Published Jan 01, 2006"We always try to represent Montreal punk rock, everywhere," explains Hugo Mudie, vocalist for bilingual punks the Sainte Catherines. With their hometown currently the new epicentre of hipster chic, the band are flying the flag for all the Quebecois kids who had poorly-dyed mohawks at 16 and still don't get what the deal is with art rock. "It's not that now that Montreal has buzz around it we're more proud to be from Montreal, going around with that tag on us," Mudie states, "We're not really part of the Montreal-Wolf thing."
Being one of a very small number of Canadian bands that have found a home on mega-indie Fat Wreck Chords, the Sainte Catherines have also earned the dubious distinction of being the first band from Quebec on the label. "I think it's important for us, because it's the first time that [a] punk band from Quebec or Montreal has some kind of exposure," says Mudie. "We'll try to get people to notice all the other good bands in Montréal, because there are plenty of them: Born Dead Icons, Malcolm Bauld, Jesus and the Headliners."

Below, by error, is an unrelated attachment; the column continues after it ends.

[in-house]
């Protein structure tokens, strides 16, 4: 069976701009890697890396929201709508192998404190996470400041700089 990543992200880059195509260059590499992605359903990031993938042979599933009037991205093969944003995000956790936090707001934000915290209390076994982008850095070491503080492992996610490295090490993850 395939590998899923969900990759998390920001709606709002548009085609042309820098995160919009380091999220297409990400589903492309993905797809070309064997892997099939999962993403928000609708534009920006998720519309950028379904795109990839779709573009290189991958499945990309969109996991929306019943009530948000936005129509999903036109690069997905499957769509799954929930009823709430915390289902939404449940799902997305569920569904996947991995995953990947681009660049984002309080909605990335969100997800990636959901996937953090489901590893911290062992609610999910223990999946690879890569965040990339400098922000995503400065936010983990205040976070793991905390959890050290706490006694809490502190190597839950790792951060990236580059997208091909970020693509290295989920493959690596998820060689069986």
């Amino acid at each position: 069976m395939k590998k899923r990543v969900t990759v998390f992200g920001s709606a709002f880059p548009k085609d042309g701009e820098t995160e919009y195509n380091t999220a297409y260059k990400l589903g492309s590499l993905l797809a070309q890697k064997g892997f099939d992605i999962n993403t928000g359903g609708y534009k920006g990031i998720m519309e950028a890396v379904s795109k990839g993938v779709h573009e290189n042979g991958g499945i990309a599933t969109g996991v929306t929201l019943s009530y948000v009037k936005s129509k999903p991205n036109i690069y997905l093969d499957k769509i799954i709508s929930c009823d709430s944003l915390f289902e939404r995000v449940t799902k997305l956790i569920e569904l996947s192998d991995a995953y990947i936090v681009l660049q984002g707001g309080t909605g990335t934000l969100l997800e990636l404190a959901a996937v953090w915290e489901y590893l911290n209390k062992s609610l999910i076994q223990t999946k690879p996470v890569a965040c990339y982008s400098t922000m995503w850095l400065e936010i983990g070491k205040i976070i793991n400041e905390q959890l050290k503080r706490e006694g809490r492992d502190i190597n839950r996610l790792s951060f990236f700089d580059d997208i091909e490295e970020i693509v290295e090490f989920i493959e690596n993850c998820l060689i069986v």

Knowing that the pending release of their third full-length, the brutal Leatherface love letter Dancing For Decadence, has put their career on an upward trajectory, the band are about to embark on a short, Quebec-only tour. "Once the record is out, I don't think we'll be in Montreal a lot, or in Quebec a lot," explains Mudie. "So that's why we decided to do those shows, just to make sure that the places we used to play are still going to be able to see us once in a while." Once they leave Quebec's borders, the Sainte Catherines are sure to prove that there's a lot more going on in their hometown than some people think. For now, though, it's one final kick at cities like Rimouski and Scott Jonction. "They won't be the biggest shows, and it won't be a big, successful tour," Mudie says. "But it's going to be a lot of fun."